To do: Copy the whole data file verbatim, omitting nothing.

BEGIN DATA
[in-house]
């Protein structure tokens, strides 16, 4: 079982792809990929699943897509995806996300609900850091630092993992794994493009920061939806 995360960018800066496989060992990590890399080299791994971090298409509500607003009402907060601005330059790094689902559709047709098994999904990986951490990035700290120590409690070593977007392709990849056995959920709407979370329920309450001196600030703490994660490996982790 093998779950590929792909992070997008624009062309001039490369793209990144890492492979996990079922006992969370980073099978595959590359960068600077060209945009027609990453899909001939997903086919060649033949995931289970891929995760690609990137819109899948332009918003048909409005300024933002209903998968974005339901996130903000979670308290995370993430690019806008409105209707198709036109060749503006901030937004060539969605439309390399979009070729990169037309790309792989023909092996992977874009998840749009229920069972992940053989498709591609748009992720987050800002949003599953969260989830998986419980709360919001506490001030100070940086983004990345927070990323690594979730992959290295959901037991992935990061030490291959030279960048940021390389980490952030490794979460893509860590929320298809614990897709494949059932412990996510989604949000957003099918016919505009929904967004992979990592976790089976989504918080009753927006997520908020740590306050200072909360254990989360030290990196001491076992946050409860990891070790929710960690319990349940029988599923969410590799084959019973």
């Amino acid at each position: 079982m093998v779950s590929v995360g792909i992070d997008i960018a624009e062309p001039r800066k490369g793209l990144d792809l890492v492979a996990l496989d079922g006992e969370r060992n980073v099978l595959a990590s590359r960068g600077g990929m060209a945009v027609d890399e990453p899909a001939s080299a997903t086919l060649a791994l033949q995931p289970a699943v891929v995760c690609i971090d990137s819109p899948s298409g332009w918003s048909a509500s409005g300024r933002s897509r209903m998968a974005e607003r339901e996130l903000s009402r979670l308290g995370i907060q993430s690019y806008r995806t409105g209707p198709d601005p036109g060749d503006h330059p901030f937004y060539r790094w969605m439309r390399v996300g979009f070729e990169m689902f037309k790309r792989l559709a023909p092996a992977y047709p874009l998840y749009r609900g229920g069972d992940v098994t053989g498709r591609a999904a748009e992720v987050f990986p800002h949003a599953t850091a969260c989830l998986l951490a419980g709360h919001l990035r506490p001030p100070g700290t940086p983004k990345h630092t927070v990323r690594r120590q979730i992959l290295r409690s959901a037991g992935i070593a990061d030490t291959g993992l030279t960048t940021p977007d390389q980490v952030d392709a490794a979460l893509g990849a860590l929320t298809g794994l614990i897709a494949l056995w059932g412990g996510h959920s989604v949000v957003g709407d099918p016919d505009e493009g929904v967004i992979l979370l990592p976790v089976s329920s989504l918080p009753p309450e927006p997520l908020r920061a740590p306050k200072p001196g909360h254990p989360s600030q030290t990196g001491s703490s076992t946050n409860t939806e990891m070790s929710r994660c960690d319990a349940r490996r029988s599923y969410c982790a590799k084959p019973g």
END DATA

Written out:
[in-house]
């Protein structure tokens, strides 16, 4: 079982792809990929699943897509995806996300609900850091630092993992794994493009920061939806 995360960018800066496989060992990590890399080299791994971090298409509500607003009402907060601005330059790094689902559709047709098994999904990986951490990035700290120590409690070593977007392709990849056995959920709407979370329920309450001196600030703490994660490996982790 093998779950590929792909992070997008624009062309001039490369793209990144890492492979996990079922006992969370980073099978595959590359960068600077060209945009027609990453899909001939997903086919060649033949995931289970891929995760690609990137819109899948332009918003048909409005300024933002209903998968974005339901996130903000979670308290995370993430690019806008409105209707198709036109060749503006901030937004060539969605439309390399979009070729990169037309790309792989023909092996992977874009998840749009229920069972992940053989498709591609748009992720987050800002949003599953969260989830998986419980709360919001506490001030100070940086983004990345927070990323690594979730992959290295959901037991992935990061030490291959030279960048940021390389980490952030490794979460893509860590929320298809614990897709494949059932412990996510989604949000957003099918016919505009929904967004992979990592976790089976989504918080009753927006997520908020740590306050200072909360254990989360030290990196001491076992946050409860990891070790929710960690319990349940029988599923969410590799084959019973």
């Amino acid at each position: 079982m093998v779950s590929v995360g792909i992070d997008i960018a624009e062309p001039r800066k490369g793209l990144d792809l890492v492979a996990l496989d079922g006992e969370r060992n980073v099978l595959a990590s590359r960068g600077g990929m060209a945009v027609d890399e990453p899909a001939s080299a997903t086919l060649a791994l033949q995931p289970a699943v891929v995760c690609i971090d990137s819109p899948s298409g332009w918003s048909a509500s409005g300024r933002s897509r209903m998968a974005e607003r339901e996130l903000s009402r979670l308290g995370i907060q993430s690019y806008r995806t409105g209707p198709d601005p036109g060749d503006h330059p901030f937004y060539r790094w969605m439309r390399v996300g979009f070729e990169m689902f037309k790309r792989l559709a023909p092996a992977y047709p874009l998840y749009r609900g229920g069972d992940v098994t053989g498709r591609a999904a748009e992720v987050f990986p800002h949003a599953t850091a969260c989830l998986l951490a419980g709360h919001l990035r506490p001030p100070g700290t940086p983004k990345h630092t927070v990323r690594r120590q979730i992959l290295r409690s959901a037991g992935i070593a990061d030490t291959g993992l030279t960048t940021p977007d390389q980490v952030d392709a490794a979460l893509g990849a860590l929320t298809g794994l614990i897709a494949l056995w059932g412990g996510h959920s989604v949000v957003g709407d099918p016919d505009e493009g929904v967004i992979l979370l990592p976790v089976s329920s989504l918080p009753p309450e927006p997520l908020r920061a740590p306050k200072p001196g909360h254990p989360s600030q030290t990196g001491s703490s076992t946050n409860t939806e990891m070790s929710r994660c960690d319990a349940r490996r029988s599923y969410c982790a590799k084959p019973g």